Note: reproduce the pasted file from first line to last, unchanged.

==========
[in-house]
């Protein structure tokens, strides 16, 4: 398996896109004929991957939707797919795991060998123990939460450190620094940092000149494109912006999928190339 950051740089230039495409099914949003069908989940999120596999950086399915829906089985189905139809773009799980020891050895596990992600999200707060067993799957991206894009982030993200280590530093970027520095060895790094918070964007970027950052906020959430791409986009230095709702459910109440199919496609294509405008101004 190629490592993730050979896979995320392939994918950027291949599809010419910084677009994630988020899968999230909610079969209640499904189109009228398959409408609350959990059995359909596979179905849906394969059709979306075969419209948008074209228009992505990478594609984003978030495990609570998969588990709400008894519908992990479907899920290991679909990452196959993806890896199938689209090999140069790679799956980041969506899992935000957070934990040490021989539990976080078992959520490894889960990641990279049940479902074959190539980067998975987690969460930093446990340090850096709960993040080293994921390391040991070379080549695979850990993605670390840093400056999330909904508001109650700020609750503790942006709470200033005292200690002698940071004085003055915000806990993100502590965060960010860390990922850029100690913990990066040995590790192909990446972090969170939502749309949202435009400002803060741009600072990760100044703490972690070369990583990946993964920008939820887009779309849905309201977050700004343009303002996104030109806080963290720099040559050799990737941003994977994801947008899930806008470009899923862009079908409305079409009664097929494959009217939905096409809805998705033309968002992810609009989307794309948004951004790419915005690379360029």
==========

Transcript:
[in-house]
């Protein structure tokens, strides 16, 4: 398996896109004929991957939707797919795991060998123990939460450190620094940092000149494109912006999928190339 950051740089230039495409099914949003069908989940999120596999950086399915829906089985189905139809773009799980020891050895596990992600999200707060067993799957991206894009982030993200280590530093970027520095060895790094918070964007970027950052906020959430791409986009230095709702459910109440199919496609294509405008101004 190629490592993730050979896979995320392939994918950027291949599809010419910084677009994630988020899968999230909610079969209640499904189109009228398959409408609350959990059995359909596979179905849906394969059709979306075969419209948008074209228009992505990478594609984003978030495990609570998969588990709400008894519908992990479907899920290991679909990452196959993806890896199938689209090999140069790679799956980041969506899992935000957070934990040490021989539990976080078992959520490894889960990641990279049940479902074959190539980067998975987690969460930093446990340090850096709960993040080293994921390391040991070379080549695979850990993605670390840093400056999330909904508001109650700020609750503790942006709470200033005292200690002698940071004085003055915000806990993100502590965060960010860390990922850029100690913990990066040995590790192909990446972090969170939502749309949202435009400002803060741009600072990760100044703490972690070369990583990946993964920008939820887009779309849905309201977050700004343009303002996104030109806080963290720099040559050799990737941003994977994801947008899930806008470009899923862009079908409305079409009664097929494959009217939905096409809805998705033309968002992810609009989307794309948004951004790419915005690379360029």